continue our study of the question: Can we understand the Bible? Here is quick review of the points made so far: 1) Jesus
expected people to understand the Scriptures, even admonishing those who failed to understand. 2) To say that God’s
word cannot be understood reflects on either God’s desire to communicate with us or His ability to do so—or both. 3) If God’s word cannot be understood, then God’s purposes are severely
There are, of course, some very difficult passages
in the Bible, a fact which even the Biblical writers do not deny. Speaking about the writings of Paul, the apostle Peter said:
“…in which are some things hard to understand, which untaught and unstable people twist to their own destruction,
as they do also the rest of the Scriptures” (2 Peter 3:16). Notice two things in this passage. First, it says hard to
understand, not impossible.
Secondly, there is no indication given that because
these passages are hard to understand, we can each have “our own interpretation.” The passage even condemns those
who would “twist” (or distort) the true meaning of these passages. If we “grow in the grace and knowledge
of our Lord” (2 Peter 3:18), the hard passages become a little easier for us—we’re able to handle the “meat”
as well as the “milk” (Hebrews 5:11-14).
But why would God even want to make some passages
hard to understand? Why not make it where we can all understand, with the least amount of effort? The word of God, written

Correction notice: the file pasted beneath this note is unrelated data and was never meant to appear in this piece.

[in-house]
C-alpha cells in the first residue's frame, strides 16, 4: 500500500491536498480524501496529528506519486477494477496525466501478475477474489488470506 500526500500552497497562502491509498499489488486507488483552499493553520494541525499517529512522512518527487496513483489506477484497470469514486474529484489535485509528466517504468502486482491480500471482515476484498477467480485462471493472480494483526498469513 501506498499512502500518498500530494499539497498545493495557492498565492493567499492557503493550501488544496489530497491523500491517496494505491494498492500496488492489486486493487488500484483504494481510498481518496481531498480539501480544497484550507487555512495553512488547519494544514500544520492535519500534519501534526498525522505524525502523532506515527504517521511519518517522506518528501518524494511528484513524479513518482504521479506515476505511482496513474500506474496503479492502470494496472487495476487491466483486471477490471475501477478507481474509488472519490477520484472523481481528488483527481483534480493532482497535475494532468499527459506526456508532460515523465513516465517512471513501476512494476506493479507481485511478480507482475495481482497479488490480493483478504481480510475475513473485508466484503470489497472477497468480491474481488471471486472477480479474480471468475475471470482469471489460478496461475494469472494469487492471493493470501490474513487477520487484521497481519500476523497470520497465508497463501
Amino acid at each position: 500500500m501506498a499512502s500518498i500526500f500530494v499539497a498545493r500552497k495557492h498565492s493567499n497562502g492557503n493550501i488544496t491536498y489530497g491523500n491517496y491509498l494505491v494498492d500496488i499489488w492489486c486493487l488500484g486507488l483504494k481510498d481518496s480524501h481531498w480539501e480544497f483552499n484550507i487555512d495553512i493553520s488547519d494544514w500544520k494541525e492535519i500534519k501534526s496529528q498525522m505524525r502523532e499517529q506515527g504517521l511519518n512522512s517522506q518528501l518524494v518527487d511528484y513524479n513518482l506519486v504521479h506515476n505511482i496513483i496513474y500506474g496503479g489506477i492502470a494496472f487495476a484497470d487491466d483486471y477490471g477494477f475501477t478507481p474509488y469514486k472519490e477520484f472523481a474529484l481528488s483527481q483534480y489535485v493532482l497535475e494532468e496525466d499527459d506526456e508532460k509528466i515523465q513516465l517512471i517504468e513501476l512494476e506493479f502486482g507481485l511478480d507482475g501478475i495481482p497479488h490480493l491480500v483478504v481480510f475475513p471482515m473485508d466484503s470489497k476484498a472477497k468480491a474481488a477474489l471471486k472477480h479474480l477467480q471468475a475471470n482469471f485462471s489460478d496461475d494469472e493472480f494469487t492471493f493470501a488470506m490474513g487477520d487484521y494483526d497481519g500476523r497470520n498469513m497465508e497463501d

the way it is, has a way of separating those who love the truth from those who don’t (2 Thess. 2:9-12), the humble from
the proud (Matt. 11:25), the honest from the deceitful (2 Pet. 3:16), the diligent from the lazy (2 Timothy 2:15). Proper
understanding is reserved for those who want it very badly (Proverbs 2:1-5).
Consider one other surprising point about difficult
passages. There are some things in the Bible we will never understand. But isn’t the whole point of these articles that
we can understand the Bible? That’s right, and we’re not wavering from that conviction. In saying there are things
we will never understand, we’re not referring to those things that reveal God’s will to us. We’re talking
about those things that are incidental to the main message. We don’t know for sure the nature of Paul’s thorn
in the flesh (2 Corinthians 12:7-10), but the main point of that passage is very clear. We may not know the meaning of all
the symbols in the Book of Revelation, but we shouldn’t have any trouble understanding God’s will for us in that
book. You see, there is a big difference between understanding the will of God (Eph. 5:17) and understanding every word in
But if the will of God can be understood, why do we have
so much division in the religious world? Why do different churches teach different doctrines, even teaching different plans
of salvation? Is the Bible to blame? I certainly believe it is a “people problem,” and not a Bible problem. We
will conclude this series of articles next week by looking at some of these “people problems.”
In Lesson 4 we will
take up the question of why there is so much division in the religious world today.
If you have any questions, please: